Grafana is a really powerful tool used throughout the tech industry to visualize time series data. It’s open source software that allows you to create visual dashboards comprised of panels so that you can view and analyze your data. People frequently use it to monitor the health of their network and connected devices but in our setting, we can visualize any data we collect via Home Assistant.
Check out my last article on setting up InfluxDB to learn about a time series database and how to set one up.
In this tutorial, I’m going to be running Grafana on a Raspberry Pi that’s also running InfluxDB and Home Assistant. My setup uses docker to manage and isolate the applications. First off, I’ll download a docker image for Grafana for a Raspberry Pi.
docker pull fg2it/grafana-armhf:v5.0.4
I’m using docker-compose to manage my docker containers so I’ll add Grafana to my
docker-compose.yaml file. You can see in the below snippet I add it as a new service that depends on
influxdb. I also forward port
3000 outside of the container so that I can access the application.
Setting up Grafana
Now that Grafana should be up and running, it’s time to log in and configure it so that it can read the data from your InfluxDB database.
First, open up a browser and go to port 3000 for the IP Address running your Grafana instance. For me that’s: http://192.168.1.9:3000 (your IP address will probably be different).
If all went well during the docker setup, the page should load and you are able to log in. Login with the username
admin and password
admin (feel free to change this after logging in the first time).
Once logged in Grafana will give you some hints on what to do next to get up and running. First, we need to connect it to InfluxDB. Click on the “Create your first data source” button and enter in your details like in the screenshot below:
Some details you may want to change:
- If your InfluxDB instance is running on a different host, you’ll want to change the HTTP URL to specify the IP address rather than
- If the database name is not
home_assistantyou should change it to the appropriate name under “InfluxDB Details”
Once you enter in your information click “Save & Test”. Grafana will automatically test the connection and save if it could establish some connection.
Creating Grafana Dashboards
The next step is to create visualizations from your captured data. For the purpose of this article, I’m going to be creating a graph of the wind speed at my house. The data was captured using the Dark Sky sensor of Home Assistant.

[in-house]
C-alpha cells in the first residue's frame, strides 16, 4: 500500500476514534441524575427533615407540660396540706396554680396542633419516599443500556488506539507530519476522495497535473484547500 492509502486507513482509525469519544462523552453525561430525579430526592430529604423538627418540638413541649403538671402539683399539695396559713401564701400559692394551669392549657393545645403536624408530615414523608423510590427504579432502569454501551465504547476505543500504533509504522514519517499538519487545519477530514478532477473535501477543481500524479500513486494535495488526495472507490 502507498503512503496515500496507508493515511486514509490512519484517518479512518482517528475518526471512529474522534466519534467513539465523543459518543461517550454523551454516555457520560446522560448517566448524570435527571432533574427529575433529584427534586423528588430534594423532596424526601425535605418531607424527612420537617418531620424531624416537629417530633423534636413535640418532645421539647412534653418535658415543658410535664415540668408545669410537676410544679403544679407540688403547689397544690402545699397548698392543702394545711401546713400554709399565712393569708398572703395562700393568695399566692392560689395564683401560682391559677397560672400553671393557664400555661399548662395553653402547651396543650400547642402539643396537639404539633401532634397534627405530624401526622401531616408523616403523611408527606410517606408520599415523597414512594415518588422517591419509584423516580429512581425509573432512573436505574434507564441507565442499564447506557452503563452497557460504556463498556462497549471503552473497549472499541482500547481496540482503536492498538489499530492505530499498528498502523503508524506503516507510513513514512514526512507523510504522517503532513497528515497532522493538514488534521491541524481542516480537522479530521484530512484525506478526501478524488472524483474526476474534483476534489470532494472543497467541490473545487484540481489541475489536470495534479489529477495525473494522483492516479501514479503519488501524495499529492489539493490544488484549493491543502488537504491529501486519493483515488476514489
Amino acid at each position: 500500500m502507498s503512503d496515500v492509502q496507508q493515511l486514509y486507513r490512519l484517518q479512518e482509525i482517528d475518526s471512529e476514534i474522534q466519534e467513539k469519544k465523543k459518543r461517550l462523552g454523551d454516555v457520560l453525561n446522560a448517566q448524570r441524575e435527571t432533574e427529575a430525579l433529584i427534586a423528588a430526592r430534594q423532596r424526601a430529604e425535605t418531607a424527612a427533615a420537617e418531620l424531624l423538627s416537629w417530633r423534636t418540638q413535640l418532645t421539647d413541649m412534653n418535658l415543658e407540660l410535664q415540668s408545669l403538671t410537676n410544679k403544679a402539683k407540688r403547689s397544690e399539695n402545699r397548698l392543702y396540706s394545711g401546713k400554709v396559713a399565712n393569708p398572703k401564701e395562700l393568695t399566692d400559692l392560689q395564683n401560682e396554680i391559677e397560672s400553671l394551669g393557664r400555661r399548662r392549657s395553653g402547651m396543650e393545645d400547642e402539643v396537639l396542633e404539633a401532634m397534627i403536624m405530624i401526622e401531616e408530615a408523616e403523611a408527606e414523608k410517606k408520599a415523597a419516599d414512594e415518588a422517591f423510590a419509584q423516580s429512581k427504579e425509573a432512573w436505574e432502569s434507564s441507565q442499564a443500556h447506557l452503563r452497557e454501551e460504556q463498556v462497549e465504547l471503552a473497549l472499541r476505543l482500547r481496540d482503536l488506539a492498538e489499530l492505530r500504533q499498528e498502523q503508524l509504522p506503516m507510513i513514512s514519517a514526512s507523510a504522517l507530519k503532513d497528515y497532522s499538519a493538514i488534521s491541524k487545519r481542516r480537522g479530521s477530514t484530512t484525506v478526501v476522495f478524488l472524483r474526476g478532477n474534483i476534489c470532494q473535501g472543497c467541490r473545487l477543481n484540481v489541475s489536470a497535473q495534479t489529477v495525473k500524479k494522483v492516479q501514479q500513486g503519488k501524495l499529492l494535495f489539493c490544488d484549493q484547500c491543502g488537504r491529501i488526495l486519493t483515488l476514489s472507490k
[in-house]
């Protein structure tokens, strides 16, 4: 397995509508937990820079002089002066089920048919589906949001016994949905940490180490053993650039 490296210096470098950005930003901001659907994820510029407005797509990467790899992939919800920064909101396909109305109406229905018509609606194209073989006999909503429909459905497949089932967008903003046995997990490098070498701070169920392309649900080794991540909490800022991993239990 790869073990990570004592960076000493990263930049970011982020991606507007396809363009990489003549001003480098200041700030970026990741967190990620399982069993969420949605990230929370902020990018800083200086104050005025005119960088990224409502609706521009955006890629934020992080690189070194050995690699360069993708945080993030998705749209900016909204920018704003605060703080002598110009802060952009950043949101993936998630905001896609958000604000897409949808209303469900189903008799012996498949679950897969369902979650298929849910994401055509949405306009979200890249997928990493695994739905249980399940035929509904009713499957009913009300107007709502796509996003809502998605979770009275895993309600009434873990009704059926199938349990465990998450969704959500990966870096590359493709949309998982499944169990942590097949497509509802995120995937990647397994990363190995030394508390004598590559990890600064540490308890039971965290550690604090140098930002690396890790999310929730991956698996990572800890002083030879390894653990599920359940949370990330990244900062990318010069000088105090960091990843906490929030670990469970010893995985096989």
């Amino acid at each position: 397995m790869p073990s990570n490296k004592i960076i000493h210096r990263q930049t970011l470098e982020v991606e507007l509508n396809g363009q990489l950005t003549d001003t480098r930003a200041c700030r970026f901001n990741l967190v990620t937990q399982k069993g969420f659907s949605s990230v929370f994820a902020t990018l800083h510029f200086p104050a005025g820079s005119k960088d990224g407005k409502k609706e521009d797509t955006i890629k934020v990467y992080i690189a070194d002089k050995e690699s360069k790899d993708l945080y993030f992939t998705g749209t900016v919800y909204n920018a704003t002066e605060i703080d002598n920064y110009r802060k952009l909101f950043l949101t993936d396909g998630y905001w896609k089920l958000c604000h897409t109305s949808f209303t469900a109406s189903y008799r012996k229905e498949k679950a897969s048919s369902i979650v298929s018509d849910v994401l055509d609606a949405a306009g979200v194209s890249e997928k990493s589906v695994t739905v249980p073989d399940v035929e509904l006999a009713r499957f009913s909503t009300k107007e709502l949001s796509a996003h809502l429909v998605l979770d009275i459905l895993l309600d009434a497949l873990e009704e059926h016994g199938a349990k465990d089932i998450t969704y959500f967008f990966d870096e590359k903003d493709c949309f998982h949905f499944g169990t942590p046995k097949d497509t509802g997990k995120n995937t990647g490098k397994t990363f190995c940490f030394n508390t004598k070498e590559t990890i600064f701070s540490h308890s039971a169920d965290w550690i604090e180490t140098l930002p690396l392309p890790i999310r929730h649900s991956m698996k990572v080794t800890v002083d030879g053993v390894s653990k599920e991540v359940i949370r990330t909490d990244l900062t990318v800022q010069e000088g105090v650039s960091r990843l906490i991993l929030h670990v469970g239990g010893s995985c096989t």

A Grafana Dashboard is essentially a webpage that contains various panels. Grafana has support for lots of different panels and they can be arranged in various ways on a dashboard.
If you need some inspiration on what to create dashboards for, do a quick Google Image Search, there are a ton of Grafana users who have some really cool and useful dashboards created.
So starting out, we need to create a new Dashboard. Click the “Create your first dashboard” button at the home screen.
Now you are on your first dashboard and can add panels to it. For the purpose of this article, I’m going to create a graph panel.
The graph panel will then be created. To add data to it click the “Panel Title” at the top and then go to “Edit”.
Fill in the data query like how I’ve done in the screenshot below, you should see the graph populate as you choose the query.
Let’s break down this query. The first row is choosing what to read from our database. We’re going to read mph data from the “dark_sky.wind_speed” entity:
FROM default mph WHERE entity_id = dark_sky.wind_speed
To display the data we need to select what we want to display from the wind_speed entity. In our case, we are going to take the average of all the wind speeds in each time interval group.
SELECT field(value) mean()
Finally, we group the data in 1 seconds intervals (that we then take the mean of) and display using a linear fill.
GROUP BY time(1s) fill(linear)
Feel free to customize these settings to generate a graph that displays the data well for your use-case. You can also rename the panel on the “General” tab, as well as change a lot more other settings.
Check out some of the links at the bottom of this article for more information on Grafana dashboards and panels.
Grafana is a really powerful tool that can create some awesome visualizations. I’ve just started to scratch the surface of its capabilities. Personally, I’m going to be looking into using something like Glances to feed more data into Home Assistant from my home server, that way I can monitor disk usage and load across multiple devices across the network. Some other cool ideas:
- Use the Grafana API to export images of graphs and display them back on Home Assistant
- Use a Raspberry Pi (or something similar) to create an always-on display with one of your dashboards pulled up
- Create a subdomain using nginx/apache for Grafana